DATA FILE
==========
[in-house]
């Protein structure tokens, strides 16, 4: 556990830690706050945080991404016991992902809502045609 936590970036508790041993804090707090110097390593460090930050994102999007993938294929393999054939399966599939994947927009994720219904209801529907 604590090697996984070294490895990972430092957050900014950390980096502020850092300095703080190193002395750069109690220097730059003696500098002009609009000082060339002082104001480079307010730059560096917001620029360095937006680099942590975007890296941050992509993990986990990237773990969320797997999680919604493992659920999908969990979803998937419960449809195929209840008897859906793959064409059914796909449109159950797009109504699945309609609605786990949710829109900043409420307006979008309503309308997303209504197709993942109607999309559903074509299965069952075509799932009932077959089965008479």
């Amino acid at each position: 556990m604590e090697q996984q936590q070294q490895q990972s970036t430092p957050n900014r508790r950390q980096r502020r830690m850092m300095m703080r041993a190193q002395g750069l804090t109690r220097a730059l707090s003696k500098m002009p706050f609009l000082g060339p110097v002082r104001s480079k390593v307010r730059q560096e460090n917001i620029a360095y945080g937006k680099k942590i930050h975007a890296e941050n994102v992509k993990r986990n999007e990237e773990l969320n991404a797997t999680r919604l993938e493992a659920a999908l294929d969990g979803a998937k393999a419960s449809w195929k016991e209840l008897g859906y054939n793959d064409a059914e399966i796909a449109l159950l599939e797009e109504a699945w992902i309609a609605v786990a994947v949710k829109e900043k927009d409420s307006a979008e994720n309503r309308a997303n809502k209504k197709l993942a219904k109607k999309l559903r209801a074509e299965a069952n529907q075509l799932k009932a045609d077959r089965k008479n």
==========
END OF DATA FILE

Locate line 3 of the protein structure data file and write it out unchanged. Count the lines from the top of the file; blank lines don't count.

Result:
């Amino acid at each position: 556990m604590e090697q996984q936590q070294q490895q990972s970036t430092p957050n900014r508790r950390q980096r502020r830690m850092m300095m703080r041993a190193q002395g750069l804090t109690r220097a730059l707090s003696k500098m002009p706050f609009l000082g060339p110097v002082r104001s480079k390593v307010r730059q560096e460090n917001i620029a360095y945080g937006k680099k942590i930050h975007a890296e941050n994102v992509k993990r986990n999007e990237e773990l969320n991404a797997t999680r919604l993938e493992a659920a999908l294929d969990g979803a998937k393999a419960s449809w195929k016991e209840l008897g859906y054939n793959d064409a059914e399966i796909a449109l159950l599939e797009e109504a699945w992902i309609a609605v786990a994947v949710k829109e900043k927009d409420s307006a979008e994720n309503r309308a997303n809502k209504k197709l993942a219904k109607k999309l559903r209801a074509e299965a069952n529907q075509l799932k009932a045609d077959r089965k008479n």